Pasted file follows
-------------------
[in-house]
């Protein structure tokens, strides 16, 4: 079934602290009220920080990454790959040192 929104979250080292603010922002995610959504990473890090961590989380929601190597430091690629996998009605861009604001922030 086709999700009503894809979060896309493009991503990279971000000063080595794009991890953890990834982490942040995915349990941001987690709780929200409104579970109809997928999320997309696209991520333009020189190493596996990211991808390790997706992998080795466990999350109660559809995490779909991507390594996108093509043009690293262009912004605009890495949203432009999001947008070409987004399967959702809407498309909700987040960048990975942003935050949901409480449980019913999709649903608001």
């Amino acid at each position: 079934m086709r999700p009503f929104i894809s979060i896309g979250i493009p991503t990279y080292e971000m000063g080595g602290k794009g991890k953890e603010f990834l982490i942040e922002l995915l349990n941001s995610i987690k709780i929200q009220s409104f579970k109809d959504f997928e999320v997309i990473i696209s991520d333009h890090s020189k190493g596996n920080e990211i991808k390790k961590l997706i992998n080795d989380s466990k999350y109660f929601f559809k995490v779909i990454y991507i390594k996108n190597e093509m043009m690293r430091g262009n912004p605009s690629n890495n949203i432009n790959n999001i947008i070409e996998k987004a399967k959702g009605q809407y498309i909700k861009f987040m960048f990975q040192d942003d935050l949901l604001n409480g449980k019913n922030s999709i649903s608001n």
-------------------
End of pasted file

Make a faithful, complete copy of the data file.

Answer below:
[in-house]
């Protein structure tokens, strides 16, 4: 079934602290009220920080990454790959040192 929104979250080292603010922002995610959504990473890090961590989380929601190597430091690629996998009605861009604001922030 086709999700009503894809979060896309493009991503990279971000000063080595794009991890953890990834982490942040995915349990941001987690709780929200409104579970109809997928999320997309696209991520333009020189190493596996990211991808390790997706992998080795466990999350109660559809995490779909991507390594996108093509043009690293262009912004605009890495949203432009999001947008070409987004399967959702809407498309909700987040960048990975942003935050949901409480449980019913999709649903608001």
């Amino acid at each position: 079934m086709r999700p009503f929104i894809s979060i896309g979250i493009p991503t990279y080292e971000m000063g080595g602290k794009g991890k953890e603010f990834l982490i942040e922002l995915l349990n941001s995610i987690k709780i929200q009220s409104f579970k109809d959504f997928e999320v997309i990473i696209s991520d333009h890090s020189k190493g596996n920080e990211i991808k390790k961590l997706i992998n080795d989380s466990k999350y109660f929601f559809k995490v779909i990454y991507i390594k996108n190597e093509m043009m690293r430091g262009n912004p605009s690629n890495n949203i432009n790959n999001i947008i070409e996998k987004a399967k959702g009605q809407y498309i909700k861009f987040m960048f990975q040192d942003d935050l949901l604001n409480g449980k019913n922030s999709i649903s608001n």